This page will be updated throughout the day.
Please if you are on Twitter press the tweet button below. If you re-write and tweet individual story headlines don’t forget to include #F1.
You may not realise how hugely important this is and has helped grow our community significantly
Previously on The Judge 13:
Questions explode as Bianchi crash video emerges (GMM with TJ13 comment)
OTD Lite: Gilles Villeneuve creates the legend
On this day, thirty five years ago, Villeneuve took his Ferrari 312 T4 to his third victory of the season at the Watkins Glen circuit. The arrival of rain twenty minutes before the start made racing treacherous but if these conditions were made for anybody in the field it was the freakishly talented French Canadian.
Whilst he romped to a 48 second lead with mixed conditions, it was his performance on the wet Friday qualifying that would be scrawled into the memories of anyone who witnessed it. Of the cars that ventured out on the circuit that day, Villeneuve was the one the other drivers and their journalistic counterparts waited to see. He didn’t disappoint.
His Ferrari team-mate, World Champion Jody Scheckter, took to the track and set a time considerably quicker than any other runner. He returned to the pits certain that nobody would get anywhere near his time of 2m 11.029s. Except nobody had told Gilles who set a time of …… 2m 01.437s.
Spanish Samurai commits Harakiri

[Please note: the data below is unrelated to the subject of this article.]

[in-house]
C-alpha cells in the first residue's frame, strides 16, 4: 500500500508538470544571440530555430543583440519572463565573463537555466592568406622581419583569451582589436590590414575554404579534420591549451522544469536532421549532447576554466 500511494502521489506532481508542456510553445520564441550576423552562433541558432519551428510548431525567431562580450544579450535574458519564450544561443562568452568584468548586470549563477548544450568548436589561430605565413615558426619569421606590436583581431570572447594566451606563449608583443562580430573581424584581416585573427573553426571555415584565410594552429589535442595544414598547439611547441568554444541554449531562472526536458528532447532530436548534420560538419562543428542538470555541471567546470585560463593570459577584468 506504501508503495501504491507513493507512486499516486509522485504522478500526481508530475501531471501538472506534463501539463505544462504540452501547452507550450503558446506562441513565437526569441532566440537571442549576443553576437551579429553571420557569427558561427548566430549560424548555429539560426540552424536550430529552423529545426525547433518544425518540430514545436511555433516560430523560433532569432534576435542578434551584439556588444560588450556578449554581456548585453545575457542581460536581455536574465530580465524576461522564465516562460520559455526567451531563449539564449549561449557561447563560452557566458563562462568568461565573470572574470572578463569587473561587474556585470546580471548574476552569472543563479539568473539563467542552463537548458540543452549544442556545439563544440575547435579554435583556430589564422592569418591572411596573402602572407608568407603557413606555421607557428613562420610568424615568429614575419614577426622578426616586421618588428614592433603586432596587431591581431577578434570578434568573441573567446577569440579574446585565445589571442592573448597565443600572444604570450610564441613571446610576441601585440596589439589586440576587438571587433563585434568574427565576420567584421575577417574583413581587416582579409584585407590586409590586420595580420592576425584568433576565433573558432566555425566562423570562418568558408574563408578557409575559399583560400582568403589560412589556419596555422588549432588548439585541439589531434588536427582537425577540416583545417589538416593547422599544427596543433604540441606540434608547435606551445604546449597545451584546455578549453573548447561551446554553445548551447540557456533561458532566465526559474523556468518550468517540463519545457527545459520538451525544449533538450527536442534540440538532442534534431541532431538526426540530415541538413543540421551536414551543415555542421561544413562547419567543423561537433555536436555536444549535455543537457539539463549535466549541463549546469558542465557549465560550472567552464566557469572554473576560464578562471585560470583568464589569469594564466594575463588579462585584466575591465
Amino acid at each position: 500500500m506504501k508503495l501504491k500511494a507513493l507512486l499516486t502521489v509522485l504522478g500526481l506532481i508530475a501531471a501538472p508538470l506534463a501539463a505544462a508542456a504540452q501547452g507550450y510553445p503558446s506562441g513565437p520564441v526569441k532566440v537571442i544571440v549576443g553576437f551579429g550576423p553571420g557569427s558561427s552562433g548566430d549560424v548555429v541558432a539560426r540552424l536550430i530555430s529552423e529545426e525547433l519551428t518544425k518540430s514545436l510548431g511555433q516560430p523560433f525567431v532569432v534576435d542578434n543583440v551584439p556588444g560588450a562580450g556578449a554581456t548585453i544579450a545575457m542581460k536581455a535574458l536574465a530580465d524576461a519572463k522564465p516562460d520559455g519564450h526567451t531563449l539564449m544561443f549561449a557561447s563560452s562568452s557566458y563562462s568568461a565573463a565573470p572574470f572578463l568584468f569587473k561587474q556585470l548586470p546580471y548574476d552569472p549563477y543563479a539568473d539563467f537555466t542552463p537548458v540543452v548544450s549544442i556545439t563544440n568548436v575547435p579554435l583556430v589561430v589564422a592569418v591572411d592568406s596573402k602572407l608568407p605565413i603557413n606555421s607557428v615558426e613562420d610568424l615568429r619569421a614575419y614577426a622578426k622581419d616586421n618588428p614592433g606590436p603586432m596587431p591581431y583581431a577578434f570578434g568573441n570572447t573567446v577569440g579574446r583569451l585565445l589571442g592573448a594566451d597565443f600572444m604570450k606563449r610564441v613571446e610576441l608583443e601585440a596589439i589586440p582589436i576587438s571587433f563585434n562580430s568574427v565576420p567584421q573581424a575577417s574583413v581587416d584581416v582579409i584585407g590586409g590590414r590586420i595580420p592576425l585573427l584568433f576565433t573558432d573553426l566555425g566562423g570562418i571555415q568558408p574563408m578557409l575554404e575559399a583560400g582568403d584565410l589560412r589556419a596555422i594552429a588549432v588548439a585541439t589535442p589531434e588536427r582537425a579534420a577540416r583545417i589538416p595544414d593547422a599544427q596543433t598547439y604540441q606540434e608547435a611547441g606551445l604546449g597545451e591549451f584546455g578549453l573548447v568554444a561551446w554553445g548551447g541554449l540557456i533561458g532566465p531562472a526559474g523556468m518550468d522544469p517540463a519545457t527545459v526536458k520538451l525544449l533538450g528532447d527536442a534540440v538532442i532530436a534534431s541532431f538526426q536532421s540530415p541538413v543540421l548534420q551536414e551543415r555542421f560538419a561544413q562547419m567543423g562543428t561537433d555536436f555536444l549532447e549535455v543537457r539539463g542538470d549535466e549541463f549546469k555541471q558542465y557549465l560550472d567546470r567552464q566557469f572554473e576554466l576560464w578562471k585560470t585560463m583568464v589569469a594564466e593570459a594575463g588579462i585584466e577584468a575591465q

Fernando Alonso made his first mistake in his dismissive attitude towards Marco Mattiacci who replaced Stefano Domenicali after the Bahrain Grand Prix by stating that MM was not responsible for the podium that Ferrari scored in China. Fred remarked that he would wait to see what Marco could bring to the team as he was an F1 outsider.
The second mistake of the observer of the ways of the Samurai was to believe that the corporate world was insignificant in the F1 Scuderia grand scheme. Although Alonso later softened his rhetoric in favour of MM’s arrival, he felt secure in the knowledge that Il Padrino was the head of Ferrari and that his continued belief that he was the Scuderia’s saviour allowed him to treat Maranello as his own personal fiefdom.
The Spaniard’s final mistake was believing that Ferrari needed his services more than he needed them. Over the last few weeks it is clear the truth dawned upon Fernando that in fact his position at Ferrari was indeed in jeopardy with the result being any outburst had simmered down and suggesting he had always done “what is best for Ferrari” and “I have Ferrari in my heart“. Most staggeringly maybe that he the great Fernando had always been a ‘team-player’.
August 15th had been the initial cut off date Honda had expressed to Alonso as the time for his decision. Fernando requested an extension to the 20th of the month and by the end of September, rumours were circulating that there would be a significant announcement in Japan and the supposition was that Honda would announce the arrival of their new driver – Alonso.
Except, Alonso met Mattiacci on the Wednesday after the Singapore race believing he had all the cards in his hand to improve the deal. He was summarily dismissed as he encountered the ‘iron fist in a velvet glove’ of the Ferrari team principal.
The events of this past weekend would suggest it was around the time of Alonso’s big pow wow with Mattiacci that the contract was signed between Sebastien Vettel and Ferrari – who then informed Red Bull of his decision on Friday 3rd October. With Red Bull announcing their new team structure for next season, even without an official statement from Maranello, it appears that the reigning champion will be dressed in red next year, teamed up with his friend, Kimi Raikkonen.